Oregon LCC Pressured to Expand Alcohol Sales

Oregon Liquor Store

Under pressure from liquor store owners and retailers, the Oregon Liquor Control Commission recently assembled a task force to make recommendations to the legislature for expanding alcohol sales in the state. Options under consideration include increasing the sales commission to current liquor store owners, allowing large box stores to sell spirits, and allowing small specialty stores to sell spirits. The Northwest Grocery Association (NGA), leaders in the Washington State privatization campaign, is threatening to launch a ballot initiative to overturn the entire state system and privatize all alcohol sales. So far, Oregonians have resisted the NGA's rhetoric, taking their cue from the privatization fiasco in Washington State and the distributors, small distillers, and brewers in Oregon who benefit from the state-controlled system.

Richmond, CA Bans Alcohol Billboards to Protect Youth


Richmond Billboard

Photo courtesy of ABC7 News/KGO TV.

Noting that Richmond, CA is inundated with alcohol displays, and many that specifically target Hispanic and low-income populations, the City Council unanimously voted to ban alcohol billboards within 1,000 feet of schools and other areas that youth frequent. Youth, particularly youth of color, are overexposed to alcohol advertising. Such overexposure is related to starting to drink earlier in life, more frequent binge drinking, and the development of alcohol problems later in life. Limiting youth exposure to alcohol advertising is an important and effective policy to reduce these negative outcomes.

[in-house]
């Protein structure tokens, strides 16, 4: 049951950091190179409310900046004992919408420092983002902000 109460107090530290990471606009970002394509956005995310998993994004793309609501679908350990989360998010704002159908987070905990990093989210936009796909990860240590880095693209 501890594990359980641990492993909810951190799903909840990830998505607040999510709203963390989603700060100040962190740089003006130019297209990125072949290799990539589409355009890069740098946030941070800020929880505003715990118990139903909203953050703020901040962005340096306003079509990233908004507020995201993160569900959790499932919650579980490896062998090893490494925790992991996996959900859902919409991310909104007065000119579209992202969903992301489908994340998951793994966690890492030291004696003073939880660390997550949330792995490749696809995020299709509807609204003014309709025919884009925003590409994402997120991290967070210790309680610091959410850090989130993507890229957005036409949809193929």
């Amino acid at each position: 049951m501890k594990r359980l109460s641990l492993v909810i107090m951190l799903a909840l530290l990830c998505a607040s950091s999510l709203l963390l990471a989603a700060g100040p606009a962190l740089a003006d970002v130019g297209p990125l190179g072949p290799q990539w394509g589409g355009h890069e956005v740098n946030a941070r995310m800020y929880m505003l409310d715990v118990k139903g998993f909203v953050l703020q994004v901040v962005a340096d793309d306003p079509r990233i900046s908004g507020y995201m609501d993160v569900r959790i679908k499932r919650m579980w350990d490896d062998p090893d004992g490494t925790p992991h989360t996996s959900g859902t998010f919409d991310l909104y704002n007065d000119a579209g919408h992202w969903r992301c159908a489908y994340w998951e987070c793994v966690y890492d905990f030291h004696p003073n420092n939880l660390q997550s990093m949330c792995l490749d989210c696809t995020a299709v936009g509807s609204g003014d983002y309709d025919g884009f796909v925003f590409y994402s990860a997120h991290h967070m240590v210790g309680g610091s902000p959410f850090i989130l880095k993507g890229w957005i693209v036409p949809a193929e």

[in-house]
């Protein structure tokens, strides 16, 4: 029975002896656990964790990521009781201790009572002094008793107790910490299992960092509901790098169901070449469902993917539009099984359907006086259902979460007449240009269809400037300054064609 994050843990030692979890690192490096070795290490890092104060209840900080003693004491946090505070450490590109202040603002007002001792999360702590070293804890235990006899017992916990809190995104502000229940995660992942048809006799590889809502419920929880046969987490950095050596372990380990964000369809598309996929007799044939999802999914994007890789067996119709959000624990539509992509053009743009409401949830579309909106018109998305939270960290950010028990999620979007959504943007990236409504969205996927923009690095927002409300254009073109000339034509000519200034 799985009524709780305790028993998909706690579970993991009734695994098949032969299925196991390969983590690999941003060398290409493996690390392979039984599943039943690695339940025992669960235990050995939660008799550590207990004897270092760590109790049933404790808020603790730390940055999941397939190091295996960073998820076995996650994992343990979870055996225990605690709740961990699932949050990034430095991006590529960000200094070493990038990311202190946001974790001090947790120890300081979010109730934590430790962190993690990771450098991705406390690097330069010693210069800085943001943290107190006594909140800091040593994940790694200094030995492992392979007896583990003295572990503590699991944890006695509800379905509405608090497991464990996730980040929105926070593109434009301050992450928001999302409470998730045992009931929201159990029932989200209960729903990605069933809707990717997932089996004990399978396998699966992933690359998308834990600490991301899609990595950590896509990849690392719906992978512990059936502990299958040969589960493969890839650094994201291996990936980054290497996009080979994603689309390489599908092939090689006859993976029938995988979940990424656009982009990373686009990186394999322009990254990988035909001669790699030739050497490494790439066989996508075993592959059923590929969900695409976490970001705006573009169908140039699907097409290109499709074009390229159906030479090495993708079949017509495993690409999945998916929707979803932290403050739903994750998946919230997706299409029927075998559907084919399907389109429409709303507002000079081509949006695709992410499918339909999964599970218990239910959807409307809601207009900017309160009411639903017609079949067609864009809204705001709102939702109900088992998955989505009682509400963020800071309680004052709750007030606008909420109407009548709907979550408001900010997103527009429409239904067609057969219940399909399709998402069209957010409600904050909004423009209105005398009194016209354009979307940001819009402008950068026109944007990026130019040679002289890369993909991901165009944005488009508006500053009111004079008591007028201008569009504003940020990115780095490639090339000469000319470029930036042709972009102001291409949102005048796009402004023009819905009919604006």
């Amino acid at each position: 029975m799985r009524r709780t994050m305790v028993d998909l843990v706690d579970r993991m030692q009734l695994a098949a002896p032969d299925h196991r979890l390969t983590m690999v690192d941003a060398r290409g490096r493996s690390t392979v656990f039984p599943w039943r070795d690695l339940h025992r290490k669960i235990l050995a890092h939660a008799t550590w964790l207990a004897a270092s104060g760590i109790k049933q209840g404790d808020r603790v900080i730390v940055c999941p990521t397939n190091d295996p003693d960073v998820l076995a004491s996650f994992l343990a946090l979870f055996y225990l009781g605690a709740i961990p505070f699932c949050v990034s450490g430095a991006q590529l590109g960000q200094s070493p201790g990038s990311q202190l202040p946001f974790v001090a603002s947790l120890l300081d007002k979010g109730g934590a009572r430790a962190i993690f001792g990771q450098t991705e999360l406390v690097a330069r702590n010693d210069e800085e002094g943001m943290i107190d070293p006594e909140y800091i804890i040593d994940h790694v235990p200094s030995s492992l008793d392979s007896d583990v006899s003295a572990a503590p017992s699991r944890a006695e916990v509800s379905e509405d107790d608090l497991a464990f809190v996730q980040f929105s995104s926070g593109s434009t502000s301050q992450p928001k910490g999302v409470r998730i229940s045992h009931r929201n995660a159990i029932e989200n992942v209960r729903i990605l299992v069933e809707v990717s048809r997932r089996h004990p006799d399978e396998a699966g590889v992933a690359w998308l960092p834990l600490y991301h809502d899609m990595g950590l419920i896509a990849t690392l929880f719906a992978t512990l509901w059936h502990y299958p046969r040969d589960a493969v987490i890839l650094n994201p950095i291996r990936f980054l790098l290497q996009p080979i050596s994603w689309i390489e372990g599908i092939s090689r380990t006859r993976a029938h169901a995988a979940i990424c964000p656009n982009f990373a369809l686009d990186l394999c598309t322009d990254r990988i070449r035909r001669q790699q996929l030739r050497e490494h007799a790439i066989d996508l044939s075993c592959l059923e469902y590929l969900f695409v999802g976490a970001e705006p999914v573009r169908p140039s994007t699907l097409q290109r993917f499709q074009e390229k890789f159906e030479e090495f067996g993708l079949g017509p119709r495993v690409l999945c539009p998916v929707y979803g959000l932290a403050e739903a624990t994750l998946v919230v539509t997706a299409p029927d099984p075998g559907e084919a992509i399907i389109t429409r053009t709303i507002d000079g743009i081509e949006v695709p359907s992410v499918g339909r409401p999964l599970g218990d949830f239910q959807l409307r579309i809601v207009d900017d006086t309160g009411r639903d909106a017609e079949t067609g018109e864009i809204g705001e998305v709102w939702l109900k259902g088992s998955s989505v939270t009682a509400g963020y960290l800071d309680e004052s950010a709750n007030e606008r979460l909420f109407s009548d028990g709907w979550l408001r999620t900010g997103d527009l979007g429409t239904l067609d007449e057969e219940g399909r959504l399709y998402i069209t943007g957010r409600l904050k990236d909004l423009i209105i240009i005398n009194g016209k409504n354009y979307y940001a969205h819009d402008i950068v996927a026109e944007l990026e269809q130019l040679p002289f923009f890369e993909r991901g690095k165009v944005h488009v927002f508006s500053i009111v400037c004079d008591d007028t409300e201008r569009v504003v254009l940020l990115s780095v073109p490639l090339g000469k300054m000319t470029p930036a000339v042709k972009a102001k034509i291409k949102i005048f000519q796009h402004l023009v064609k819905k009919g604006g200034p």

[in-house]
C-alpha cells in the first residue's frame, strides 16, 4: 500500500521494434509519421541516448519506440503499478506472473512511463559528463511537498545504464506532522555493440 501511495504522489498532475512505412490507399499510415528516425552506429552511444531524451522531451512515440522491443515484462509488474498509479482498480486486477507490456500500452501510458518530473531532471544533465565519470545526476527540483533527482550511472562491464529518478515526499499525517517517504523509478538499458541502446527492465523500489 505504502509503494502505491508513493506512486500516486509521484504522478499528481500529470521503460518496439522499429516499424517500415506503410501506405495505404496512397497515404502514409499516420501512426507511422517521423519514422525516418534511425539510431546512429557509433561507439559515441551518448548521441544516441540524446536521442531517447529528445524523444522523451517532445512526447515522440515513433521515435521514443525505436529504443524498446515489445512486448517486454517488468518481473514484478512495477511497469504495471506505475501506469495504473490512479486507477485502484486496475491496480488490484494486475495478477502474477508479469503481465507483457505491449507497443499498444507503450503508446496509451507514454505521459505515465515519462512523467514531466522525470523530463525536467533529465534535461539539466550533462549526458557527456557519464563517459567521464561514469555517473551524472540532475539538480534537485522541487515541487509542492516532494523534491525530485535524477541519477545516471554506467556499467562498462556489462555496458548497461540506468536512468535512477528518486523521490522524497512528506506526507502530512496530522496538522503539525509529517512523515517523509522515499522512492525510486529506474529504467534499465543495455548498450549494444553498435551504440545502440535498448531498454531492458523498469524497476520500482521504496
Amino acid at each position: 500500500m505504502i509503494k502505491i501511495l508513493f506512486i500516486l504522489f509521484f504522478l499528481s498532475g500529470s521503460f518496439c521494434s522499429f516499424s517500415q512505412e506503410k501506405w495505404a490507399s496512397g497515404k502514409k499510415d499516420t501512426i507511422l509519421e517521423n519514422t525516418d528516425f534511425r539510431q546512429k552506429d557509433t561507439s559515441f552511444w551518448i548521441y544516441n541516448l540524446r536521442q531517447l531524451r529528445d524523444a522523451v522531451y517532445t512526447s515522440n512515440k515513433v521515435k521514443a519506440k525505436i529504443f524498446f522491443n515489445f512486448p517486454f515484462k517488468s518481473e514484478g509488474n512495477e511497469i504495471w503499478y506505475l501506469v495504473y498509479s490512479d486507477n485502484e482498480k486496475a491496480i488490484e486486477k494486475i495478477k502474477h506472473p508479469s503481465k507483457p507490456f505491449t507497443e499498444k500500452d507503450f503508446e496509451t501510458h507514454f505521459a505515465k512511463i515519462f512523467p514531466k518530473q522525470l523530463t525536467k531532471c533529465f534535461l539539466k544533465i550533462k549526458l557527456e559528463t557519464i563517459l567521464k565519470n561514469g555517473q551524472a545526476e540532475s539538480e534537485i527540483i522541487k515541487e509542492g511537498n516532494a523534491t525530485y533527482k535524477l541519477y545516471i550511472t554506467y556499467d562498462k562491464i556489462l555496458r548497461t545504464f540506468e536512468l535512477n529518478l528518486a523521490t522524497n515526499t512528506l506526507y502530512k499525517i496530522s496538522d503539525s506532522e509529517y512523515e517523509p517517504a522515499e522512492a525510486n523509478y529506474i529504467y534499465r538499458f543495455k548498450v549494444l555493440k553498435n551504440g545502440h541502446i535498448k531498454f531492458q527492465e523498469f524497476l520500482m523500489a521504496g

Puerto Rico Rep. Proposes Law to Raise Drinking Age to 21


Rep. Carlos Vargas

Rep. Carlos Vargas Ferrer

Puerto Rican Rep. Carlos Vargas has proposed a law to raise the minimum legal drinking age (MLDA) in Puerto Rico from 18 to 21. Public health research shows substantial evidence that a MLDA of 21 results in fewer traffic deaths among youth as well as lower rates of binge drinking and alcohol dependence. The island loses about $11 million annually in federal transportation funding, which is contingent upon a MLDA of 21. Puerto Rico and the U.S. Virgin Islands remain the only U.S. state/territories with an MLDA less than 21.

New Study: Alcohol Advertising Codes Allow Risky Messages

Alcohol Ad

A recent study from the Center on Alcohol Marketing and Youth (CAMY) adds to the growing evidence that industry self-regulation of its own alcohol advertising does not work to protect public safety. The industry's codes allow overexposure of youth to alcohol advertising and untruthful health claims, among other concerns. Analysis of 1,800 magazine advertisements revealed that many contain unhealthy messages and images such as sexually objectified women and alcohol consumption associations with weight control. Public health advocates such as the American Academy of Pediatrics urge the U.S. Federal Trade Commission to adopt standards for alcohol advertising, including restrictions on ads in media with audiences that are likely more than 10% underage. To read more about how self-regulation of alcohol advertising fails to protect public health, download our report: "Why Big Alcohol Can't Police Itself: A Review of Advertising Self-Regulation in the Distilled Spirits Industry."